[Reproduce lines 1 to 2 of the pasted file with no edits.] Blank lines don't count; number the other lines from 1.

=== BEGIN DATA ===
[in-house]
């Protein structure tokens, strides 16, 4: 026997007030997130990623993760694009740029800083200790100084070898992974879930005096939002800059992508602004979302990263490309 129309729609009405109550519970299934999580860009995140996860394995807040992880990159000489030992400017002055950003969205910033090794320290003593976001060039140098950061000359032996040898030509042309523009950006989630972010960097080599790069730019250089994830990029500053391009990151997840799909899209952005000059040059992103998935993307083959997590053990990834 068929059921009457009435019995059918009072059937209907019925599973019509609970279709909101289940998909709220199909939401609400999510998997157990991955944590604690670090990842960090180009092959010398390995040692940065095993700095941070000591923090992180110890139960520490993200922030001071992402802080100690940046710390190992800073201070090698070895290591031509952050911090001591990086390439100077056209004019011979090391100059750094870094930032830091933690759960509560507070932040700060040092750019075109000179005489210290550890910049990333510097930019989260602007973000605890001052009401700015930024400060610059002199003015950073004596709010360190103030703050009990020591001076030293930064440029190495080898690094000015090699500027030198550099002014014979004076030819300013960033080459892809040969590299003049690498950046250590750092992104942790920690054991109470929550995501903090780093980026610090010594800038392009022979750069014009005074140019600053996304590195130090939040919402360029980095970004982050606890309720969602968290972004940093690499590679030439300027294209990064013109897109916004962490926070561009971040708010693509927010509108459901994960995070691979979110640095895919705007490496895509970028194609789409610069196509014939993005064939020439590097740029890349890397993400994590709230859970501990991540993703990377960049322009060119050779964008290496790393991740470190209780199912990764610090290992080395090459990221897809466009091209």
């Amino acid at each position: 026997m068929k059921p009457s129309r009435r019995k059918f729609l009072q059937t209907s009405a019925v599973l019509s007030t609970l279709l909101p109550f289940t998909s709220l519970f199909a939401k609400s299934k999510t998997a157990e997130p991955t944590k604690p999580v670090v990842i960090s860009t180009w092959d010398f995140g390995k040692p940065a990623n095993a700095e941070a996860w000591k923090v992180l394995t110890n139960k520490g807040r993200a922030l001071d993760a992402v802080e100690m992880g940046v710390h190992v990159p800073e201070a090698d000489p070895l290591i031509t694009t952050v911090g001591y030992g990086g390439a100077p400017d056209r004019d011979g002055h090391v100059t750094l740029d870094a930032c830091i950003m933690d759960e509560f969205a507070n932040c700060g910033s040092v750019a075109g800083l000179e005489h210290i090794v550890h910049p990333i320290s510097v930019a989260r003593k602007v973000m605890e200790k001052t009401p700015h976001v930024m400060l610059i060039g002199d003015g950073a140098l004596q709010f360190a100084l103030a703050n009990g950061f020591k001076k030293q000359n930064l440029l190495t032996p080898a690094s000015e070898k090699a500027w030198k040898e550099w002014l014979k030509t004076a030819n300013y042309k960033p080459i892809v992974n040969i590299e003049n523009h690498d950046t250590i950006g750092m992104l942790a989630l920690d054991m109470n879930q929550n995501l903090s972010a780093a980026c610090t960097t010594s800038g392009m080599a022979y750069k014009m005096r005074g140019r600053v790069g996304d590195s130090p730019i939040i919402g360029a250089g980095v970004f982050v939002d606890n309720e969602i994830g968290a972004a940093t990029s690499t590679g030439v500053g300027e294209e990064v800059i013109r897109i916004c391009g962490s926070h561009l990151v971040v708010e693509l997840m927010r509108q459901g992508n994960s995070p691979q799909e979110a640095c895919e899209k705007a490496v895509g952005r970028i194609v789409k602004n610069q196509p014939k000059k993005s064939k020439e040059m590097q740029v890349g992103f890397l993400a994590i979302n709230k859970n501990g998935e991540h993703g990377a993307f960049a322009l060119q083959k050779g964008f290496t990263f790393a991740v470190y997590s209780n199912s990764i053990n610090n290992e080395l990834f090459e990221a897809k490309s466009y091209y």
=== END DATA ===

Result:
[in-house]
């Protein structure tokens, strides 16, 4: 026997007030997130990623993760694009740029800083200790100084070898992974879930005096939002800059992508602004979302990263490309 129309729609009405109550519970299934999580860009995140996860394995807040992880990159000489030992400017002055950003969205910033090794320290003593976001060039140098950061000359032996040898030509042309523009950006989630972010960097080599790069730019250089994830990029500053391009990151997840799909899209952005000059040059992103998935993307083959997590053990990834 068929059921009457009435019995059918009072059937209907019925599973019509609970279709909101289940998909709220199909939401609400999510998997157990991955944590604690670090990842960090180009092959010398390995040692940065095993700095941070000591923090992180110890139960520490993200922030001071992402802080100690940046710390190992800073201070090698070895290591031509952050911090001591990086390439100077056209004019011979090391100059750094870094930032830091933690759960509560507070932040700060040092750019075109000179005489210290550890910049990333510097930019989260602007973000605890001052009401700015930024400060610059002199003015950073004596709010360190103030703050009990020591001076030293930064440029190495080898690094000015090699500027030198550099002014014979004076030819300013960033080459892809040969590299003049690498950046250590750092992104942790920690054991109470929550995501903090780093980026610090010594800038392009022979750069014009005074140019600053996304590195130090939040919402360029980095970004982050606890309720969602968290972004940093690499590679030439300027294209990064013109897109916004962490926070561009971040708010693509927010509108459901994960995070691979979110640095895919705007490496895509970028194609789409610069196509014939993005064939020439590097740029890349890397993400994590709230859970501990991540993703990377960049322009060119050779964008290496790393991740470190209780199912990764610090290992080395090459990221897809466009091209």